I don’t have a garden I can call my own but I am fortunate to have chosen a lifelong career, where I get to be in a position of influence to gardeners worldwide.
Having worked internationally as Head Gardener for prestigious country estate’s in both Europe and in the US, I have gained vast gardening experience of plants, people and places and enjoy sharing all aspects of horticulture with one and all.
Since my apprenticeship days with the National Trust as a bright-eyed teenager things have digitalised. Our web-based lives have made sharing my passion at the tap of a screen so easy it’s become child’s play. I may not be a teacher in the typical sense of the word, but I like to teach the World to grow and I sure do enjoy instructing and demonstrating to a keen and captive audience.
These days you will find me amongst the beds and borders of a prestigious Cheshire Country Estate that spans over 50 acres. The restoration project I have recently undertaken along with ten, dedicated permanent and seasonal staff, is a huge challenge both from the managerial aspects and the horticultural commitment. The team and I are not only restoring but also improving the initial garden designs and planting plans, to incorporate modern-day techniques and efficiency to improve the horticultural standards and procedures across the estate.
Blessed with a slightly acidic free draining soil, the garden is packed full of aging evergreen Rhododendrons and Camellia’s, Azaleas and Heather’s. Dappled shade is provided by stately Magnolias that cannot fail to impress.
Fifteen acres of wild flower meadows border the estate and a detailed management programme is now in place to ensure the diversity and range of wild flowers is maintained with regular hand sowing of short-lived native flowers.
Fortunately since harrowing of the meadow was completed in early Spring a family of badgers visit the site each evening on the search for grubs and beetles. Our resident badgers cultivate areas of the meadow in the nocturnal hunt for a tasty morsel, further dispersing seeds and keeping perennial buttercup and overpowering grasses in check.
Enhancing nature is a gardeners fortitude and will require a strength of mind and back, the lakeside planting is lush and marginal, full to the brim with moisture loving perennials that further enhance this man-made, butyl lined wildlife haven.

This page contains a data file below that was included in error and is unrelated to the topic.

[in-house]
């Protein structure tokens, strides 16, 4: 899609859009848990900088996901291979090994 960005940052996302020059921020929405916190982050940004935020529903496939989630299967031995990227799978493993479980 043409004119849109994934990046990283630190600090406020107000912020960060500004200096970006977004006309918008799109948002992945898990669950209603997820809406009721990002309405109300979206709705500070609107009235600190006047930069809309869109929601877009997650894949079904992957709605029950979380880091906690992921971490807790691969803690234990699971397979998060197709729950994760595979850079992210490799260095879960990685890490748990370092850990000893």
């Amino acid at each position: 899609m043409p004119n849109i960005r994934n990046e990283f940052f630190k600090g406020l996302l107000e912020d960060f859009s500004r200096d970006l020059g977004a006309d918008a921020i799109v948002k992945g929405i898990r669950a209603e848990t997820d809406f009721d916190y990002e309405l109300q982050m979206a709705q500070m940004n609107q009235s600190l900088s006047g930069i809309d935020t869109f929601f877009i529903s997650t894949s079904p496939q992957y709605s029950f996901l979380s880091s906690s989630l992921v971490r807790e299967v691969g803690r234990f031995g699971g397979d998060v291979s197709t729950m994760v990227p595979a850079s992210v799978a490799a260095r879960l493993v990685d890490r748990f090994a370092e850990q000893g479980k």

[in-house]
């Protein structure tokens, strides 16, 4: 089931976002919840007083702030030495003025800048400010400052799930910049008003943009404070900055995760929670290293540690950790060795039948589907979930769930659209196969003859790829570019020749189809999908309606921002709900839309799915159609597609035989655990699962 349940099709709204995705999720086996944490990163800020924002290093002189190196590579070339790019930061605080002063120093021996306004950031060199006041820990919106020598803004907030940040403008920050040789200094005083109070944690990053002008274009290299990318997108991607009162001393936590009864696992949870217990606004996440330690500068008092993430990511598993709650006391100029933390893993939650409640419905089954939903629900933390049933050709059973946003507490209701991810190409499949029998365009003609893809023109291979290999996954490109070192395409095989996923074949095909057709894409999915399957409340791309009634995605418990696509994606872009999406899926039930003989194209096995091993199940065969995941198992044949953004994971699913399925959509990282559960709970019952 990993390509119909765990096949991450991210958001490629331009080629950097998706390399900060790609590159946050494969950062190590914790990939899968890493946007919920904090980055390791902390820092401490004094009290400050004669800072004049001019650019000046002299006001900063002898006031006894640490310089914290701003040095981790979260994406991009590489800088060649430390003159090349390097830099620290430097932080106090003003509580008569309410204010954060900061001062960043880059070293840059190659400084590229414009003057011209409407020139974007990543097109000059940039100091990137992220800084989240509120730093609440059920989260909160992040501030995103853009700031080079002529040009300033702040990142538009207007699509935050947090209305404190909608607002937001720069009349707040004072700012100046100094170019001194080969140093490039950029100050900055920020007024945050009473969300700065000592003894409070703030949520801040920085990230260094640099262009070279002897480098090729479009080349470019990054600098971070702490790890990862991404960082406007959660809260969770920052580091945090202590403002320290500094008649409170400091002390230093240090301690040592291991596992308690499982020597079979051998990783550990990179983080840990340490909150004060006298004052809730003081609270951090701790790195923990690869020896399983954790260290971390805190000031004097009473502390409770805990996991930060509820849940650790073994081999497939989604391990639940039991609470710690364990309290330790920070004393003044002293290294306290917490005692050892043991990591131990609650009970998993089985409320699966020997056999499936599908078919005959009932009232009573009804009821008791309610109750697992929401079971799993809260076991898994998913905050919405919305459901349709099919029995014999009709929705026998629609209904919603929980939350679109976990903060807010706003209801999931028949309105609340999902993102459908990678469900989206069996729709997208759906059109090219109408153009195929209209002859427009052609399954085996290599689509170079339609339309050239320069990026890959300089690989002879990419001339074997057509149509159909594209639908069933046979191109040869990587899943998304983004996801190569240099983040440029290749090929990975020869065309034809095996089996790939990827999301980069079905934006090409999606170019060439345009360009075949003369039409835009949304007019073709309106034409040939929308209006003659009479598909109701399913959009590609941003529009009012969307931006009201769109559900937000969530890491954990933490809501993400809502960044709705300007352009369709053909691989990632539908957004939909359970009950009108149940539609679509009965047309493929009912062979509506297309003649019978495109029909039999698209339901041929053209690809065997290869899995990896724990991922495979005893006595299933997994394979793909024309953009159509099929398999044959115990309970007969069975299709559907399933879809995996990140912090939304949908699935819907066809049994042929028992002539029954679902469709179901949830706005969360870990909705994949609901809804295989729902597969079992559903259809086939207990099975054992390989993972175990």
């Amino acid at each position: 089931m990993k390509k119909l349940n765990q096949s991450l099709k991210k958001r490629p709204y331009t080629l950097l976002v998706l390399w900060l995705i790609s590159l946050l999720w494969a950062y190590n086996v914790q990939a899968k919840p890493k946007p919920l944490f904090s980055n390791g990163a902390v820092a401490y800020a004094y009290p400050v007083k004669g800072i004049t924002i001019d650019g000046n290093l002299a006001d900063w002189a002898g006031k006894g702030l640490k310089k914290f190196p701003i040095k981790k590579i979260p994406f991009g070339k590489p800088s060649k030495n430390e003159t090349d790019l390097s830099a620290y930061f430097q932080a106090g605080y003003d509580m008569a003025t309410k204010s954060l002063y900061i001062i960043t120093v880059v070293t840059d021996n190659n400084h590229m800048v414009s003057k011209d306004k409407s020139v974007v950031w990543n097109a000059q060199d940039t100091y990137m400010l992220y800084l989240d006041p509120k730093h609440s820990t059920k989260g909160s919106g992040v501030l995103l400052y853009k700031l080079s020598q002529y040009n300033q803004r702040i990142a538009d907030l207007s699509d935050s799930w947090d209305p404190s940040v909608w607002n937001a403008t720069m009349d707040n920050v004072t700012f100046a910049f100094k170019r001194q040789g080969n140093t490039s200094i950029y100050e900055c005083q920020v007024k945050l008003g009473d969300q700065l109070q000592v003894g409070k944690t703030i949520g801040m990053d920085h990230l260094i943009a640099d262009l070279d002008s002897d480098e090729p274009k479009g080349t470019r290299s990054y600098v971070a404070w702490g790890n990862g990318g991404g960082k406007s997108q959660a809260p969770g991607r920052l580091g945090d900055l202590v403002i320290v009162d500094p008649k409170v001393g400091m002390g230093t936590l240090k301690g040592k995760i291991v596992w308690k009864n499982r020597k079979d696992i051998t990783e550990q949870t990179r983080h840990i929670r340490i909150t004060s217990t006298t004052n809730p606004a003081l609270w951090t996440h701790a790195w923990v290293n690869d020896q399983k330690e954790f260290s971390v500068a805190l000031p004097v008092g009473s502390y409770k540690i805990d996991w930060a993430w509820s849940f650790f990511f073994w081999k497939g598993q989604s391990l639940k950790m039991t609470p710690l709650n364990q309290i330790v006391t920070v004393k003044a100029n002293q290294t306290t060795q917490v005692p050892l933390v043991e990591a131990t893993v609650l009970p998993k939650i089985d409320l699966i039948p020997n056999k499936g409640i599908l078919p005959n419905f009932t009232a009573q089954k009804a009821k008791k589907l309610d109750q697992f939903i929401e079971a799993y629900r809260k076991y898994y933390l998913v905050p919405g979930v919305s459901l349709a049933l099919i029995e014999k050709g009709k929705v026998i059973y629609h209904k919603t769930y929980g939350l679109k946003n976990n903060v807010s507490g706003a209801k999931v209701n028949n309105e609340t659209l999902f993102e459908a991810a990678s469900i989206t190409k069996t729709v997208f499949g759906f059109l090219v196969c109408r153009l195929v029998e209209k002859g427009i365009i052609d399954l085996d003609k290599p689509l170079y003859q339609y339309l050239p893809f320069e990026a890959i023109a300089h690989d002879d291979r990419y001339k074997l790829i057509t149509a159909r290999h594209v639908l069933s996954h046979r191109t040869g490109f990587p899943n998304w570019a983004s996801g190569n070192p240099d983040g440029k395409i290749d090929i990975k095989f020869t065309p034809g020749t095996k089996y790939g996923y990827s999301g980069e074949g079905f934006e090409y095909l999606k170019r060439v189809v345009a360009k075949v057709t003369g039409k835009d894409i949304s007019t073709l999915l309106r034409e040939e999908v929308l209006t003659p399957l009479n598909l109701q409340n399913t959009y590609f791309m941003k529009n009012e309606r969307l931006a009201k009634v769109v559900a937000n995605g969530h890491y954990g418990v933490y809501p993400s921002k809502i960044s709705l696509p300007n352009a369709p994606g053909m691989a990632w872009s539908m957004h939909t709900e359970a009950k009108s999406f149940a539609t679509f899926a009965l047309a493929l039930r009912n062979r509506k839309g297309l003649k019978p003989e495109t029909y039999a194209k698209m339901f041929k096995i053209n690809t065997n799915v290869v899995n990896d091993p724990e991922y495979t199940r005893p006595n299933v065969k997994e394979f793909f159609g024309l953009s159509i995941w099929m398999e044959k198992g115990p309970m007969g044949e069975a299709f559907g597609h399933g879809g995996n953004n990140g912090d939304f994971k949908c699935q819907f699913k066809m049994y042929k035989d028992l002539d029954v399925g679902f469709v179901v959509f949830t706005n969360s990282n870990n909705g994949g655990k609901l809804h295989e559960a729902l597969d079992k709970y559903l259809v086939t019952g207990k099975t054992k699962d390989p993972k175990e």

The sumptuous Acer glade is a recent addition to the encroaching woodland that provides much-needed shelter from the strong winds that batter the exposed areas of this elevated sandstone ridge on the edge of the Cheshire plains.
My humble beginnings heralded from the rolling green and lush hillsides of Mid Wales, a place where home is peace and solitude, honest and forgiving.
Whilst leaving the comfort and serenity of the Montgomeryshire countryside to venture far and wide, I still enjoy returning to a place that taught me to respect nature, the wildlife and the natural order of the environment.
The seasons will change, the winds will blow, a late frost, a destructive gail will knock us gardeners from our determined stride! But we are made of stone or carved in wood, earth in-grained into our skin, often ruddy in complexion, our heart’s rosy red. We are generous and forgiving, we harvest the elements as our guide, the seasons as our influencer, in nature we trust, in gardens we grow.
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Head Gardener and International Horticultural Consulatant
“It’s a beautiful thing when a career and a passion grow together, in a garden it’s
nothing less than paradise”
This week’s spotlight gardeners is Stephen Pryce-Lea AKA @IGrowHort on GardenTags. Stephen is passionate about gardening as Head Gardener with a team of ten staff he manages a prestigious Cheshire country estate of 55 acres, inc wild flower meadows, woodland, organic kitchen and formal gardens. Follow Stephen today”
iGrowHort – A Head Gardener’s Horticultural Journey of love, life and learning.
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